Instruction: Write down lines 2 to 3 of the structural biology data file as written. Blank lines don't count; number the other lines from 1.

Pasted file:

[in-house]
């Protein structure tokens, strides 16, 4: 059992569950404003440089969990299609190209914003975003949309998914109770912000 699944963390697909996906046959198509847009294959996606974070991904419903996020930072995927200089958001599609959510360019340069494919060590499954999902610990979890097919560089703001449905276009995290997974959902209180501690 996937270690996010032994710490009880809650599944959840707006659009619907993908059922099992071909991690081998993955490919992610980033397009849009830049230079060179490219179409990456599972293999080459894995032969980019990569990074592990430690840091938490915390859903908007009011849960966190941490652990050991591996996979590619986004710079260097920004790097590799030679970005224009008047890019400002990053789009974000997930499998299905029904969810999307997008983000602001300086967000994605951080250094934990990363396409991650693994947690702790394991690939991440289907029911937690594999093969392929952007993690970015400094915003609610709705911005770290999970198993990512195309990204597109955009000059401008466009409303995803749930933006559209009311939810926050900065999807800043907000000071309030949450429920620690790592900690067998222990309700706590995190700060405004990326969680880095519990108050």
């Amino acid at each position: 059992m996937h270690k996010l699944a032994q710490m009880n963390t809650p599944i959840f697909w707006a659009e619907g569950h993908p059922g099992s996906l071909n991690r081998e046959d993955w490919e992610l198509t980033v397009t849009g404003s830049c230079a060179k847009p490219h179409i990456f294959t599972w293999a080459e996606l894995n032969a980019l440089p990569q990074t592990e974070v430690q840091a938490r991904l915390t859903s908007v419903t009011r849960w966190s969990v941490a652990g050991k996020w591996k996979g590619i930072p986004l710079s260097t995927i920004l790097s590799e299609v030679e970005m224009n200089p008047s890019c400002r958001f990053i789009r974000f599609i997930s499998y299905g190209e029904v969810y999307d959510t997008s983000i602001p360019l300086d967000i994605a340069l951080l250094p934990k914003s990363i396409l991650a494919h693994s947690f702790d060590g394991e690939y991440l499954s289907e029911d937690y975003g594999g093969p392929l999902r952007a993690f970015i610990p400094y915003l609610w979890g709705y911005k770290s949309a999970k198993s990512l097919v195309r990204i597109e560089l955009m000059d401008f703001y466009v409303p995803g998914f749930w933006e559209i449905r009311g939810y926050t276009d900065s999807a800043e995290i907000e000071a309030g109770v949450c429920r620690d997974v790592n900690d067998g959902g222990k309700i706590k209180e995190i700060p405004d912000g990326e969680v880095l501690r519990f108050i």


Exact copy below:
């Protein structure tokens, strides 16, 4: 059992569950404003440089969990299609190209914003975003949309998914109770912000 699944963390697909996906046959198509847009294959996606974070991904419903996020930072995927200089958001599609959510360019340069494919060590499954999902610990979890097919560089703001449905276009995290997974959902209180501690 996937270690996010032994710490009880809650599944959840707006659009619907993908059922099992071909991690081998993955490919992610980033397009849009830049230079060179490219179409990456599972293999080459894995032969980019990569990074592990430690840091938490915390859903908007009011849960966190941490652990050991591996996979590619986004710079260097920004790097590799030679970005224009008047890019400002990053789009974000997930499998299905029904969810999307997008983000602001300086967000994605951080250094934990990363396409991650693994947690702790394991690939991440289907029911937690594999093969392929952007993690970015400094915003609610709705911005770290999970198993990512195309990204597109955009000059401008466009409303995803749930933006559209009311939810926050900065999807800043907000000071309030949450429920620690790592900690067998222990309700706590995190700060405004990326969680880095519990108050």
């Amino acid at each position: 059992m996937h270690k996010l699944a032994q710490m009880n963390t809650p599944i959840f697909w707006a659009e619907g569950h993908p059922g099992s996906l071909n991690r081998e046959d993955w490919e992610l198509t980033v397009t849009g404003s830049c230079a060179k847009p490219h179409i990456f294959t599972w293999a080459e996606l894995n032969a980019l440089p990569q990074t592990e974070v430690q840091a938490r991904l915390t859903s908007v419903t009011r849960w966190s969990v941490a652990g050991k996020w591996k996979g590619i930072p986004l710079s260097t995927i920004l790097s590799e299609v030679e970005m224009n200089p008047s890019c400002r958001f990053i789009r974000f599609i997930s499998y299905g190209e029904v969810y999307d959510t997008s983000i602001p360019l300086d967000i994605a340069l951080l250094p934990k914003s990363i396409l991650a494919h693994s947690f702790d060590g394991e690939y991440l499954s289907e029911d937690y975003g594999g093969p392929l999902r952007a993690f970015i610990p400094y915003l609610w979890g709705y911005k770290s949309a999970k198993s990512l097919v195309r990204i597109e560089l955009m000059d401008f703001y466009v409303p995803g998914f749930w933006e559209i449905r009311g939810y926050t276009d900065s999807a800043e995290i907000e000071a309030g109770v949450c429920r620690d997974v790592n900690d067998g959902g222990k309700i706590k209180e995190i700060p405004d912000g990326e969680v880095l501690r519990f108050i």